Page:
There are three causes of aortic valve stenosis:
1 Congenital aortic valve stenosis develops progressively because of turbulent blood flow through a congenitally abnormal (usually bicuspid) aortic valve. Most congenitally abnormal aortic valves occur in men.
2 Rheumatic fever results in progressive fusion, thickening and calcification of a previously normal threecusped aortic valve. In rheumatic heart disease the aortic valve is affected in about 45% of cases and there is usually associated mitral valve disease.
3 The wear and tear of age may lead to arteriosclerotic degeneration and calcification of the aortic valve. It is not usually severely stenotic and symptoms are not usually present.
Valvular aortic stenosis should be distinguished from other causes of obstruction to left ventricular emptying (Fig. 11.70), which include:
SUPRAVALVULAROBSTRUCTION -a congenital fibrous diaphragm above the aortic valve HYPERTROPHIC CARDIOMYOPATHY-Septal muscle hypertrophy obstructs left ventricular outflow SUBVALVULAR AORTIC STENOSIs-a congenital condition in which a fibrous ridge or diaphragm is situated immediately below the aortic valve.
Obstructed left ventricular emptying leads to increased left ventricular pressure and compensatory left ventricular hypertrophy. In turn, this results in relative ischaemia of the left ventricular myocardium, and consequent angina, arrhythmias and left ventricular failure. The obstruction to left ventricular emptying is relatively more severe on exercise. Normally, exercise causes a many-fold increase in cardiac output, but when there is severe narrowing of the aortic valve orifice the cardiac output can hardly increase. Thus, the blood pressure falls, coronary ischaemia worsens, the myocardium fails and cardiac arrhythmias
develop particularly on exercise.
There are usually no symptoms until aortic stenosis IS moderately severe (when the aortic orifice is reduced to one-third of its normal size). At this stage, exerciseinduced syncope, angina and dyspnoea may develop. When symptoms occur, the prognosis is poor-on average, death occurs within 2-3 years if there has been no surgical intervention.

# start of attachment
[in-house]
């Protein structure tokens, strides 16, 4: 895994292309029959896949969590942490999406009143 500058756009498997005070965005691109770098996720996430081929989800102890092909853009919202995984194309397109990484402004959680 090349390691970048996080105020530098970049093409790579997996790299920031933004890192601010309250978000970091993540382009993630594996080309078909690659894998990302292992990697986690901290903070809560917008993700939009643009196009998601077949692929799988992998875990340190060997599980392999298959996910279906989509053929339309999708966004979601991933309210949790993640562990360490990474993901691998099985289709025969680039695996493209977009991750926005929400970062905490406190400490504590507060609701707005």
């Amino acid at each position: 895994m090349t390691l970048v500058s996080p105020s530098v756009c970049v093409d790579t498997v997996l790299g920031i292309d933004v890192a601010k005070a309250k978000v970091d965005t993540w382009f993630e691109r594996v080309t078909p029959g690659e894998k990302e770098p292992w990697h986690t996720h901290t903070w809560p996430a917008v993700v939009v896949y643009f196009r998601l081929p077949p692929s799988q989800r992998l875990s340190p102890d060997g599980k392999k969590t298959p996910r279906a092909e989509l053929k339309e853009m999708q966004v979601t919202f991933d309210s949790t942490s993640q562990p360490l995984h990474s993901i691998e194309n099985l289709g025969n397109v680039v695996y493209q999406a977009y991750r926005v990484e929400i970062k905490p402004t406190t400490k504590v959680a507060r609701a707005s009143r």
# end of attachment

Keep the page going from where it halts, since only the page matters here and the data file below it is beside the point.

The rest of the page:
Aortic stenosis is characterized by abnormalities of the pulse, precordial pulsation and auscultation.
The carotid pulse is of small volume and is slow rising or plateau in nature.
The apex beat is not usually displaced because hypertrophy (as opposed to dilatation) does not produce noticeable cardiomegaly. However, the pulsation is sustained and obvious-a heaving apex beat. A double impulse is sometimes felt because the fourth heart sound or atrial contraction (‘kick’) may be palpable. A systolic thrill may be felt in the aortic area.
The most obvious auscultatory finding in aortic stenosis is a mid-systolic ejection murmur that is usually ‘diamond’ shaped (crescendo-decrescendo). The murmur is usually longer when the disease is more severe, as a longer left ventricular ejection time is needed. The intensity of the murmur is not a good guide to the severity of the condition because it is lessened by a reduced cardiac output. The murmur is usually rough in quality and best heard in the aortic area. It radiates widely and is usually easily heard over the clavicles and the carotid arteries.
A SYSTOLIC EJECTION CLICK, unless the valve has become immobile and calcified
SOFT OR INAUDIBLE AORTIC SECOND HEART SOUND when the aortic valve becomes immobile
REVERSED SPLITTING OF THE SECOND HEART SOUND (splitting on expiration) A PROMINENT FOURTH HEART SOUND,
unless coexisting mitral stenosis prevents this Degenerative disease of the aortic valve (aortic sclerosis) results in a loud mid-systolic murmur but, because there is little stenosis, there are no signs of left ventricular hypertrophy or of a slow rising pulse. This murmur can be ignored.